I’m not sure what made me want to stop in the town of Sierra Blanca on our way back from our week long camping trip at Guadalupe Mountain National Park. If I had to guess, it probably had to do with geocaches and old buildings!
For any of you that are rusty on your Spanish, Sierra Blanca means White Mountain Range. The city of Sierra Blanca was named after the Sierra Blanca Mountain that is just Northwest of town which got its name for the white poppies which grew on it.
History of Sierra Blanca
On November 25, 1881, Southern Pacific and Texas and Pacific Railway had built to within ten miles of each other near what is now Sierra Blanca, however, neither had any intention of yielding to the other.
On November 26, 1881, the heads of both Railroads met where what is now a museum and agreed to a compromise. Then on December 15th, Jay Gould of the Texas and Pacific Railroad drove a silver spike to join the two roads seven miles southeast of Sierra Blanca Mountain. Transcontinental service began the next day. Sierra Blanca was founded in 1881 at the completion point of the southern transcontinental railway.
The Historical Marker
America’s Second Transcontinental Railroad
(Joined Here in 1881) Great achievement in American history. Victory for statesmen, including Henry Clay and John C. Calhoun, who early as 1845 had supported in the United States Congress the idea of a transcontinental railroad. This was effected in 1869, but a need remained– as advocated in the Congress– for a southern route. In 1869 the Southern Pacific began constructing such a line eastward from the west coast. In 1871 the Texas & Pacific began building a line, under a special Act of Congress, from east texas to southern California. They ran a dramatic race which reached its climax as construction crews for the roads neared this site. Southern Pacific reached Sierra Blanca on Nov. 25, 1881– while crews of the T. & P. were 10 miles to the east of here. On Nov. 26, 1881, an agreement was reached by Jay Gould, for the Texas & Pacific, and Collis P. Huntington, for the Southern Pacific, whereby in Sierra Blanca the roads would “approach, meet, and form one continuous line to the Pacific Ocean.” The lines were joined here on Dec. 15,1881, and on Dec. 16 transcontinental service was inaugurated.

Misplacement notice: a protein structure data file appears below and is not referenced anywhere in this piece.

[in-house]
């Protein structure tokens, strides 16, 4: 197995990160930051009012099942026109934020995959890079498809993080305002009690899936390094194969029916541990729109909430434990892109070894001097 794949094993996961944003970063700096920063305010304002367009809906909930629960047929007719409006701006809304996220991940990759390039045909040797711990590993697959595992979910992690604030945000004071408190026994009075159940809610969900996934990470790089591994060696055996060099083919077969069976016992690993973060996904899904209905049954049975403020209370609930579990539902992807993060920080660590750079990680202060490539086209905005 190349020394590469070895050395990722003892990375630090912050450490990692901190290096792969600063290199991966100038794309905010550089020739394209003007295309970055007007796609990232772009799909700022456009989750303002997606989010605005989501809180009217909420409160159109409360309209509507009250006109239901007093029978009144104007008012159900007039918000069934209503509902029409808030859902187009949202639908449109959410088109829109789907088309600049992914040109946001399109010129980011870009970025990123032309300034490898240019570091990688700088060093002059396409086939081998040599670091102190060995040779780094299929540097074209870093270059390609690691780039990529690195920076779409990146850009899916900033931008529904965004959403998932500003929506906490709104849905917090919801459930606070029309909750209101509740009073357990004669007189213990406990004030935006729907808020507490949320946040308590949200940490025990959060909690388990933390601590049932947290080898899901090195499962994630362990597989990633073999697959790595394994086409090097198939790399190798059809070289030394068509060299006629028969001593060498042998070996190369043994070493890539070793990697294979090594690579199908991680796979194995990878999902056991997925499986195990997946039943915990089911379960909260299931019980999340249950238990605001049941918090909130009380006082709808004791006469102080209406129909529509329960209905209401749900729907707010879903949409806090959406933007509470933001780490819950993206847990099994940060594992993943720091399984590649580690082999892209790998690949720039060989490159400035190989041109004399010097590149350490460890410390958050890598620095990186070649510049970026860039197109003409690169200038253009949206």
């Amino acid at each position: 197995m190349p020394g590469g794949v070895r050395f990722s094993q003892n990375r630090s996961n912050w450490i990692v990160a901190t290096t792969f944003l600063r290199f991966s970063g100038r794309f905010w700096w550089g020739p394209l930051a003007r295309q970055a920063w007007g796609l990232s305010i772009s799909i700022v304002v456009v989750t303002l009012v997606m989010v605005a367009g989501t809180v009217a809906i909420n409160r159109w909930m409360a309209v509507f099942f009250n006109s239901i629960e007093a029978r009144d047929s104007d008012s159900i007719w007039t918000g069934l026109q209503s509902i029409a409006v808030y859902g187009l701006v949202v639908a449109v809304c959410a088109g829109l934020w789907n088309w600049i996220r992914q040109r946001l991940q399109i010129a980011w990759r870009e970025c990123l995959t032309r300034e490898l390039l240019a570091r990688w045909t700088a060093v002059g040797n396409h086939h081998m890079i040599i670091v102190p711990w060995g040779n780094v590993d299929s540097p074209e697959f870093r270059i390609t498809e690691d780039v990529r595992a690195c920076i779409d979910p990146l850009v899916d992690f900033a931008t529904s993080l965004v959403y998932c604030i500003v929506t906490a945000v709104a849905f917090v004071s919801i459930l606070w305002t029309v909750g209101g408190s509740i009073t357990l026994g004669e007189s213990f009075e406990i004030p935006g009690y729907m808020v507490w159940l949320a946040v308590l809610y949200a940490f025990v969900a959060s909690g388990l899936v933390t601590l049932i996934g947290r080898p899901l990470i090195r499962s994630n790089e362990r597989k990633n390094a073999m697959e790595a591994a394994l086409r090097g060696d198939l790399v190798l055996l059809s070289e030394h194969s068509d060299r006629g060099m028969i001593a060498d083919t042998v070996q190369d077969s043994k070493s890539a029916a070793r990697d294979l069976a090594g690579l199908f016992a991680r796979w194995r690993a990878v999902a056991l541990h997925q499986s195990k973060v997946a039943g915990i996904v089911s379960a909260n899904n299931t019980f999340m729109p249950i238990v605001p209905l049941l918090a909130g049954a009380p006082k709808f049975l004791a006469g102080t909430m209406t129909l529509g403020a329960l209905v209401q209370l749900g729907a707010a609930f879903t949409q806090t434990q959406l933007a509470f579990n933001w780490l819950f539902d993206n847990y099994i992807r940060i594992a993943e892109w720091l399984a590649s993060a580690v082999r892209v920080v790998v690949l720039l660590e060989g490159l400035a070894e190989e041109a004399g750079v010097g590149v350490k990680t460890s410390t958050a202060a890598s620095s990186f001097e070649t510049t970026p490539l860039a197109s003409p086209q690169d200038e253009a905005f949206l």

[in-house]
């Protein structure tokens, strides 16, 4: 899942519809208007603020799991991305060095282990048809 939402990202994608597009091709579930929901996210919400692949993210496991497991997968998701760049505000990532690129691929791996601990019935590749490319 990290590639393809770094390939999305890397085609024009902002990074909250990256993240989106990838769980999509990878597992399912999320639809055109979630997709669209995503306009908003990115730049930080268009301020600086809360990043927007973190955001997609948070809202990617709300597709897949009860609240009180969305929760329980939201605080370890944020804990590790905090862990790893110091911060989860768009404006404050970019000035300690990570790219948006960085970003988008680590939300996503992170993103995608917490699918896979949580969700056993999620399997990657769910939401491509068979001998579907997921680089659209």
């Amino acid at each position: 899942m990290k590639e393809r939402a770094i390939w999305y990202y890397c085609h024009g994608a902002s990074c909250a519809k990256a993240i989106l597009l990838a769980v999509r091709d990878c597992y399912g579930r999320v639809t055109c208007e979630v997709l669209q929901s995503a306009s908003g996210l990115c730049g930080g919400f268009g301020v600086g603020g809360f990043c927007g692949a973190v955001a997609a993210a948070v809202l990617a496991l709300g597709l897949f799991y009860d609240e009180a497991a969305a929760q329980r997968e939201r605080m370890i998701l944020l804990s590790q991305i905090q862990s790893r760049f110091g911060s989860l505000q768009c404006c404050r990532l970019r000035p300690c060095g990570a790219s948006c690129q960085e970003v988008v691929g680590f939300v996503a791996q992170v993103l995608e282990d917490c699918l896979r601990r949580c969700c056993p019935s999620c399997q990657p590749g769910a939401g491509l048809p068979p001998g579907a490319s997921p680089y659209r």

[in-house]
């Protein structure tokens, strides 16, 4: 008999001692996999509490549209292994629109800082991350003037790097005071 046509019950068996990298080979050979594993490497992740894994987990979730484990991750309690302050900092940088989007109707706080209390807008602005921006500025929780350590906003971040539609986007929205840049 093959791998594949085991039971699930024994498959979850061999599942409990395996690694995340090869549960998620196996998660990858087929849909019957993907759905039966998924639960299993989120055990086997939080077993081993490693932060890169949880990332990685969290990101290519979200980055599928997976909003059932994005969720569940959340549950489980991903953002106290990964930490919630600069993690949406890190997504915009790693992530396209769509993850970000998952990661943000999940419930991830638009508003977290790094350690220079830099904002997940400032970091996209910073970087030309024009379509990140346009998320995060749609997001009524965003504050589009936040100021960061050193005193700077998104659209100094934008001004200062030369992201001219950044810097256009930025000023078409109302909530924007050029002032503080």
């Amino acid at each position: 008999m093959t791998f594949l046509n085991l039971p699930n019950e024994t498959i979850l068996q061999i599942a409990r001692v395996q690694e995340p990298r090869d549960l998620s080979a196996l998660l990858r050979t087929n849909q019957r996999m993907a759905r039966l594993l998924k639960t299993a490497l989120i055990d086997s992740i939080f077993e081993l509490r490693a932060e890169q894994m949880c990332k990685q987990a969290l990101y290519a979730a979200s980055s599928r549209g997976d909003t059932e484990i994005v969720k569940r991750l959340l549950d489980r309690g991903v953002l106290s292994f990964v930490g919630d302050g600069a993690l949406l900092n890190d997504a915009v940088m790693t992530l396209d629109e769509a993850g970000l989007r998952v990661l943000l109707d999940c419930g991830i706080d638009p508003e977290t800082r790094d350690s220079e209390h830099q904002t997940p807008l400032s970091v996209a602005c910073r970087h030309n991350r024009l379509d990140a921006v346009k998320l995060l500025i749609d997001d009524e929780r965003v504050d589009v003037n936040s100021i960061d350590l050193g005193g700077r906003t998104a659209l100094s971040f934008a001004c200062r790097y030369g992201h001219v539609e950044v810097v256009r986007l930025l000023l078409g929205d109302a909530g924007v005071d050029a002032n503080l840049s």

Sierra Blanca Landmarks
Hudspeth County Railroad Depot Museum
The Museum is located in the 1882 Railroad Depot that served both the Texas and Pacific and Southern Pacific Railroads. This is the location where both Railroad heads met and agreed on a compromise.
The State Theatre
Built in the 1950’s by Greg Morales and his wife, it opened for business in 1952 and closed in the mid-1980’s. Since that time it has been sold and relisted a couple of times on e-bay, however, it never opened it’s doors again. Some believe that it is the last remaining intact and unaltered adobe movie house in the country.
Old Truck Stop
Owned by Jean Wells in the 50’s and 60’s.
Old “downtown” or “main strip” Area
While I am not 100% positive, I believe that this was what use to be the old downtown or main strip. This is old HWY 80 which had the railroad depot, truck stop, cafe, post office (no longer there), and theater.
I am not sure what these buildings once were hopefully, someone will stumble upon this and be able to clue us in!
Our Thoughts & Getting There
If you are driving through or are in the area, it is definitely worth the stop just to explore. Don’t worry, down on the other side of “town”, down business 10, there is a large gas station with a Subway restaurant in it.
I really do wish we had spent more time there, to explore even more and maybe even learn more about the history of this town.
If you are from here or know any history, I would love for you to comment below and share it with us!
Located on Interstate 10
33 miles West of Van Horn
88 miles Southeast of El Paso
Population: 569 (as of 2010)